Edwards on the Expensiveness of Gospel Blessings

Going through Jonathan Edwards’ Sermons on the Lord’s Supper for my PhD work has been fun. I’m not an Edwards scholar by any means, but I think these sermons capture the pastoral heart of this amazing genius. There are many gems like this one: But we shall show in some particular instances how gospel provisionContinue reading “Edwards on the Expensiveness of Gospel Blessings”

Why Study the Medieval Period?

In chaotic times, we search for direction. What do you do in the middle of a pandemic? Riots? Racial strife and wars? A collapsing economy? Christians have been through all of this before. This is one of the main reasons we should study history. We realize that, though our times are full of trials andContinue reading “Why Study the Medieval Period?”

Jesus, the True Shepherd

One of the tragedies of contemporary American Christianity is our neglect of the Old Testament. Most Christians haven’t really read it, and don’t know what to do with it. Many people are down with Jesus, but don’t like the “angry” God of the Old Testament. But if we don’t read the Old Testament, we can’tContinue reading “Jesus, the True Shepherd”

Parenting & the Way of the Cross

Yesterday, I posted about Tim Keller’s insight that all true love is sacrificial love. For love to truly make a difference in the lives of others, it must be substitutionary love. In other words, it requires us to stand in for others, to take hits for them, to help carry their burdens–to be, in someContinue reading “Parenting & the Way of the Cross”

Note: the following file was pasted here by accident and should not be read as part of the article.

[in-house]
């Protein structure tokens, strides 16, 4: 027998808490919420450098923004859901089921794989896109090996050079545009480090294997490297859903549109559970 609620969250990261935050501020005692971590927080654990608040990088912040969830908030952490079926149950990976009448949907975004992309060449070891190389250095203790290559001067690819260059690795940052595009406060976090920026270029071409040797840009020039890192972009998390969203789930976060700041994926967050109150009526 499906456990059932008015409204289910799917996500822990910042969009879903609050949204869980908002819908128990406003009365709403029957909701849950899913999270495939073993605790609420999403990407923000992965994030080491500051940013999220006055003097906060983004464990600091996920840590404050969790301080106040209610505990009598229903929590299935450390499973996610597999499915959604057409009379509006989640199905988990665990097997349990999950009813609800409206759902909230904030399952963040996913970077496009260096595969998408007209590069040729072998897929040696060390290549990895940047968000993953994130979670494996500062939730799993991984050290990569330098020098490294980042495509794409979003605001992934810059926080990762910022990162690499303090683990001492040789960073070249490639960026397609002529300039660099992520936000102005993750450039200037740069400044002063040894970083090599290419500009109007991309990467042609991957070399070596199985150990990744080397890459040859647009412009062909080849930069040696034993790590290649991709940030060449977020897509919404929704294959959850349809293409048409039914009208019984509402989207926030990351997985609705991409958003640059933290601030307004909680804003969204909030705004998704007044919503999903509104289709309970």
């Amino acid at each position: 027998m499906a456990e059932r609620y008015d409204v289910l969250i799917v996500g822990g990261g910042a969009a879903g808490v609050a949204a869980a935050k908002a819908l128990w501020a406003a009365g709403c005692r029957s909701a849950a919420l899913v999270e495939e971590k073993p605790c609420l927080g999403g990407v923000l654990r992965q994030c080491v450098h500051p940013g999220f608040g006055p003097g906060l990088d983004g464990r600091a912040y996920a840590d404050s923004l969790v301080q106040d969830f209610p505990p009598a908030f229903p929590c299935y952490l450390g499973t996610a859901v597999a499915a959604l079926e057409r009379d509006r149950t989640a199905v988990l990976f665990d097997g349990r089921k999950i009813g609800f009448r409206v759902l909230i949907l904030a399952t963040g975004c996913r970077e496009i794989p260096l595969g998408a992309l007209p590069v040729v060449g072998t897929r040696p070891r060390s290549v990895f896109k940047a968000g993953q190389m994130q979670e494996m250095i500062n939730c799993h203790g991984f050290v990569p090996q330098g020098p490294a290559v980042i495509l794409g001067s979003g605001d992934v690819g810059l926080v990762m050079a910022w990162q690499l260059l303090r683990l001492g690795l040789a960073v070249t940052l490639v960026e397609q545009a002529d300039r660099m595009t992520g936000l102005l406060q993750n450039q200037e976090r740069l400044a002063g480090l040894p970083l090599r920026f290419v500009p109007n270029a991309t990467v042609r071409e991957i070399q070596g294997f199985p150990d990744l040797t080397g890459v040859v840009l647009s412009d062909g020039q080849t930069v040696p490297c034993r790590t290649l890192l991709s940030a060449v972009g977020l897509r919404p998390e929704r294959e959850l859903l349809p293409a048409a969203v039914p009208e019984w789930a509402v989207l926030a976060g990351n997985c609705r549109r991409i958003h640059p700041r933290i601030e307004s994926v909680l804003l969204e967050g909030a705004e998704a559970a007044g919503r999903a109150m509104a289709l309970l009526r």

Easter and Sacrificial Love

Easter, the day when Christians celebrate the resurrection of Jesus Christ, can be confusing. For some, the meaning of Easter is lost among the chocolate bunnies and colorful eggs. It’s just another cultural holiday, an empty shell of an egg that was once filled with religious meaning. For others, it might still be a religiousContinue reading “Easter and Sacrificial Love”

Chesterton on Modern Science & Morality

“There is one aspect of modern science and machinery that nobody has noticed. It is quite new, and it is enormously important. It is this; that the very fact of using new methods makes it easier to fall back on old morals, especially if they are very immoral morals.” These prescient words came from theContinue reading “Chesterton on Modern Science & Morality”

Training the Next Generation of Reformers

Martin Luther did not mean to start the Reformation. In 1517, Luther, a teacher of theology in Germany, posted some items for an academic discussion on the church door in Wittenberg (really a community bulletin board back then). At this point in his career, he had no intention to break away from the Roman CatholicContinue reading “Training the Next Generation of Reformers”

A Shoe in the Wilderness

When the blood started flowing, God provided a shoe for my son … We recently had a chance to escape from the oppressive Southern heat and humidity and enjoy the cooler temperatures of the Northwest. Although I love living in Raleigh and appreciate being within a days drive of either the mountains, ocean, and funContinue reading “A Shoe in the Wilderness”